Should Entrepreneurs Start With a Reputation or an Idea?

Jayson DeMers
4 min readJun 12, 2020
Photo by Frank Vessia on Unsplash

With a brilliant idea, any entrepreneur hypothetically should find it possible to achieve success. If you’re that entrepreneur, solving a major problem for a price that your target audience can afford, you shouldn’t have to worry about reputation at all.

But what if you start a business with a strong and preexisting personal reputation? Your idea could catch on faster, or you might have a chance to succeed even if your idea isn’t top of the line.

Aspiring entrepreneurs have the chance to build their personal reputation with a personal brand even before they launch a business. Or, they can work on crafting the perfect idea and let their reputation build itself. So, which approach is better?

Consider the following anecdotal and empirical evidence for each scenario.

The idea

Mark Zuckerberg. By now, you know the basics of Mark Zuckerberg’s entrepreneurial story. Facebook was a side project that started in a dorm room; it was a nifty idea that no one expected to one day support more than 2 billion users. Zuckerberg was a college kid with a strong idea and no reputation; he hadn’t managed any companies previously and certainly didn’t have much of a reputation in the entrepreneurial community. Still, when Facebook got its first million users, it attracted millions of dollars of VC and started growing into the behemoth it is today.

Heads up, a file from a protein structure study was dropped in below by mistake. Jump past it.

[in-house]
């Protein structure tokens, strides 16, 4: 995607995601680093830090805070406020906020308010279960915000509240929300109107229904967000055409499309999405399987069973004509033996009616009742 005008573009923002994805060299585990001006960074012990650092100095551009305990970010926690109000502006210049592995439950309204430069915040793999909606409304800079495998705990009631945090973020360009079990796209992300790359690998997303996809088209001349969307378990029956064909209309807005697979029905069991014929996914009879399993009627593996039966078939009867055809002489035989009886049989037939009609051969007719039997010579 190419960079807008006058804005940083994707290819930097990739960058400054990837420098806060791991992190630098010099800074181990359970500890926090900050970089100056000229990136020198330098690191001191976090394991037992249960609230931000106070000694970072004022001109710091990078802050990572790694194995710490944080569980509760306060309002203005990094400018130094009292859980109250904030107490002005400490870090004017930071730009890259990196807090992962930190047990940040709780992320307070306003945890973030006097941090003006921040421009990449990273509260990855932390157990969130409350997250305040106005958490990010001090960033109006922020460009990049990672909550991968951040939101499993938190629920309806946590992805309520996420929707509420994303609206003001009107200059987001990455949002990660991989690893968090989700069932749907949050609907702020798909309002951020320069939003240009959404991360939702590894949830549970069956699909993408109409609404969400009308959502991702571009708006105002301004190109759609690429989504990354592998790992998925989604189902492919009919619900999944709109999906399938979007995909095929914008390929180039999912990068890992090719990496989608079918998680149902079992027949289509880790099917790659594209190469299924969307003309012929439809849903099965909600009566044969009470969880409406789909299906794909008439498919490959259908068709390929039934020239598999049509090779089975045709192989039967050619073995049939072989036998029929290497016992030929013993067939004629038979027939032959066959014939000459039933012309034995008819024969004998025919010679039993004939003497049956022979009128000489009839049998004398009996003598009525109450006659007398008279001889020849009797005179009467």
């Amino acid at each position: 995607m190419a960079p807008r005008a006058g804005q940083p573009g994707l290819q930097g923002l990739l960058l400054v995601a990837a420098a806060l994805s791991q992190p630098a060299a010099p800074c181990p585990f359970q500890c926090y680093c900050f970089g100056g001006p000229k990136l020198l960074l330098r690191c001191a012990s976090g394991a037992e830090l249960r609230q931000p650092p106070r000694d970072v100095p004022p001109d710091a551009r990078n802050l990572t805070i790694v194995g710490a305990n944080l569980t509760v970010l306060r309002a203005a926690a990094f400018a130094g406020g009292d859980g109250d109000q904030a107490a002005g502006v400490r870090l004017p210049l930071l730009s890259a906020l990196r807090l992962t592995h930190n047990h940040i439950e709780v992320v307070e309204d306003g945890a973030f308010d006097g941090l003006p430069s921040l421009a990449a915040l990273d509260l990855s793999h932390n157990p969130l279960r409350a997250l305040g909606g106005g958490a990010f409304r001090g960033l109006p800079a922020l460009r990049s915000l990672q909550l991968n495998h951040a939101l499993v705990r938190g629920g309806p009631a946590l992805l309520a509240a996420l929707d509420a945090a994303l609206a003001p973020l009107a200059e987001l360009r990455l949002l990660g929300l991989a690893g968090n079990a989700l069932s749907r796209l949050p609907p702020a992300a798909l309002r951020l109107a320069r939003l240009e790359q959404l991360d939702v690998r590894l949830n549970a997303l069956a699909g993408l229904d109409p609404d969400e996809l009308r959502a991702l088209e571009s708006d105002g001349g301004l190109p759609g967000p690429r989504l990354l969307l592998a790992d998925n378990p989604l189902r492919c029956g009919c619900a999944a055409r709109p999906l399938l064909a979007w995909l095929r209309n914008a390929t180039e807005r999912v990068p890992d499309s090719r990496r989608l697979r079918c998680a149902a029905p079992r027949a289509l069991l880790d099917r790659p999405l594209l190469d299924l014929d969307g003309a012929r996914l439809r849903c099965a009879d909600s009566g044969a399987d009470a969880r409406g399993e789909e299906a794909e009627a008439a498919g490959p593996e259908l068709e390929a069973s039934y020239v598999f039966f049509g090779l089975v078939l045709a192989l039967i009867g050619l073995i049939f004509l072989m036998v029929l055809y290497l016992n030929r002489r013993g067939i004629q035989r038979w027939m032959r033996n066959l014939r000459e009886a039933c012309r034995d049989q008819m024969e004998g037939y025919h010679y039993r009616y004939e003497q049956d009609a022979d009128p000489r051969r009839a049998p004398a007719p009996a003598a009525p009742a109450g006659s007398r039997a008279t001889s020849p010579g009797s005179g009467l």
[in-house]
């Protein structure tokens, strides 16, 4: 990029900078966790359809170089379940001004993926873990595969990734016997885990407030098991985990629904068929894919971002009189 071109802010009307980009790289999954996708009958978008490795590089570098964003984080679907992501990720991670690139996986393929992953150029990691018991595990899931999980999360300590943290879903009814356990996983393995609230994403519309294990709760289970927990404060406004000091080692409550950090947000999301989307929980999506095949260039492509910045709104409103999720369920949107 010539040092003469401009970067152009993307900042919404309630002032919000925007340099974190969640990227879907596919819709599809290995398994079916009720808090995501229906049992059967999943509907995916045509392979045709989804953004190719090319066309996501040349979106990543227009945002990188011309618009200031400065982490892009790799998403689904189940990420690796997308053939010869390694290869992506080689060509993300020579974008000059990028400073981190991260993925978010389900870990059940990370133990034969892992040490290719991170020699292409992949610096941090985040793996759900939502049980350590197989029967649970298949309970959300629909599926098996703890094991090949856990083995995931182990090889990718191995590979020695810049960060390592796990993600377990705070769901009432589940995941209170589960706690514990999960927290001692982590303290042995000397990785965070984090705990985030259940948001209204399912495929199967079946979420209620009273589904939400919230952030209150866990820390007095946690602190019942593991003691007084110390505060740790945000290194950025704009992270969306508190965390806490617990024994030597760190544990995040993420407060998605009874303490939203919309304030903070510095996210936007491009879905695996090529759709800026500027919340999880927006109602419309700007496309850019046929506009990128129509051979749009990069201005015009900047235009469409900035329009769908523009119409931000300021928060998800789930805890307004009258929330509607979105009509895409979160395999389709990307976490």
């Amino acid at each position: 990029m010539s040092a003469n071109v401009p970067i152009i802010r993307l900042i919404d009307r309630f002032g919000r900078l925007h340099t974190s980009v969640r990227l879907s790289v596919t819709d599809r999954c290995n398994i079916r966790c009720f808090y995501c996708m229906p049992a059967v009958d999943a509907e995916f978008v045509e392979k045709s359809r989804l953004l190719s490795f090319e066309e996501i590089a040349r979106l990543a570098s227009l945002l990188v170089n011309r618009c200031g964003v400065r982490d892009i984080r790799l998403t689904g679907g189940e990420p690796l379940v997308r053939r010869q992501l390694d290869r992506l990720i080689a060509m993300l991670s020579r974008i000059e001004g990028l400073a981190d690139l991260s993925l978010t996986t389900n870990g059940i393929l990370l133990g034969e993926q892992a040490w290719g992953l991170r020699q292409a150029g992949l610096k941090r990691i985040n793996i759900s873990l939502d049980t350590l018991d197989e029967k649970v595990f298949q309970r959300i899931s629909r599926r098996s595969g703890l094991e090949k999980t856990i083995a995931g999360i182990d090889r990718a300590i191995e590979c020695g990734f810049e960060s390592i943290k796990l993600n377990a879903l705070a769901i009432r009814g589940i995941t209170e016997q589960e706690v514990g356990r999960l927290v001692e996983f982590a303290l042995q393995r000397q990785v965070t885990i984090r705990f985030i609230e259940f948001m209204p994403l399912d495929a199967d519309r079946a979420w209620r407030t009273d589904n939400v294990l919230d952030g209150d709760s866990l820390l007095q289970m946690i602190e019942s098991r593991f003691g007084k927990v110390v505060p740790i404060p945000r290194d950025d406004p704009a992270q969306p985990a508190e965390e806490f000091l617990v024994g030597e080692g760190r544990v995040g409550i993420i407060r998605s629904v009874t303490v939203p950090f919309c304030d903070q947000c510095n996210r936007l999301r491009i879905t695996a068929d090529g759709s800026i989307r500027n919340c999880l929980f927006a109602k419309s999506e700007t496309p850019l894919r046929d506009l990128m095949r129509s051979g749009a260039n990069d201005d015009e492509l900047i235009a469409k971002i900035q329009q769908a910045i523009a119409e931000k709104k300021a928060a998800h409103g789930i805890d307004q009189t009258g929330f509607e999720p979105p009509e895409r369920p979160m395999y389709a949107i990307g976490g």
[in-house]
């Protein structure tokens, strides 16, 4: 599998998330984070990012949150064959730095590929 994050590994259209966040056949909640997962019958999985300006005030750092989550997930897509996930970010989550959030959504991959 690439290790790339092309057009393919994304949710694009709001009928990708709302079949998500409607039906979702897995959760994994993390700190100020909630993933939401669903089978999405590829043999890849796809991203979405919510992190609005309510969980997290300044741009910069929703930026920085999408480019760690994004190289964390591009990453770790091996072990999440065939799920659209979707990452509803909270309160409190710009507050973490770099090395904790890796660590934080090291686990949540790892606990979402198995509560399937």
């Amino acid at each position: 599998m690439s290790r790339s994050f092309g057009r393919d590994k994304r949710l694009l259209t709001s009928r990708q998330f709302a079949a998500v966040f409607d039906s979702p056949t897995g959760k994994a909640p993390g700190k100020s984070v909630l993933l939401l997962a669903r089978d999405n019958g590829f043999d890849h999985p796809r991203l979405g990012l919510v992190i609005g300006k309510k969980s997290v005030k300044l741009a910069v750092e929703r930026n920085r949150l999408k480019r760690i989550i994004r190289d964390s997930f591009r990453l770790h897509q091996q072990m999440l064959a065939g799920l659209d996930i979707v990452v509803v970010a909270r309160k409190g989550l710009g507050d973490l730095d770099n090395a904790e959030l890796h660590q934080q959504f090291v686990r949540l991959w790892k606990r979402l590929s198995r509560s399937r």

John Paul DeJoria. Here’s how important John Paul DeJoria’s reputation was to his success; he’s worth more than $3.1 billion, but you’ve probably never heard of him. Back in 1980, DeJoria was a door-to-door shampoo and encyclopedia salesman who teamed up with Paul Mitchell, with $700 and an idea, to eventually build a billion-dollar hair-care company. DeJoria would later create Patron tequila, though it could be argued that his reputation helped that idea to become a success.

Henry Ford. Henry Ford didn’t have a reputation when he started Ford Motor Company. He didn’t even have any savings. In fact, when he started his first passenger car company, his partners got frustrated with him because he was always tinkering to improve their designs, rather than putting an idea to market. He managed to scrounge up some investors for Ford Motor Company, and…

Jayson DeMers

CEO of EmailAnalytics (, a productivity tool that visualizes team email activity, and measures email response time. Check out the free trial!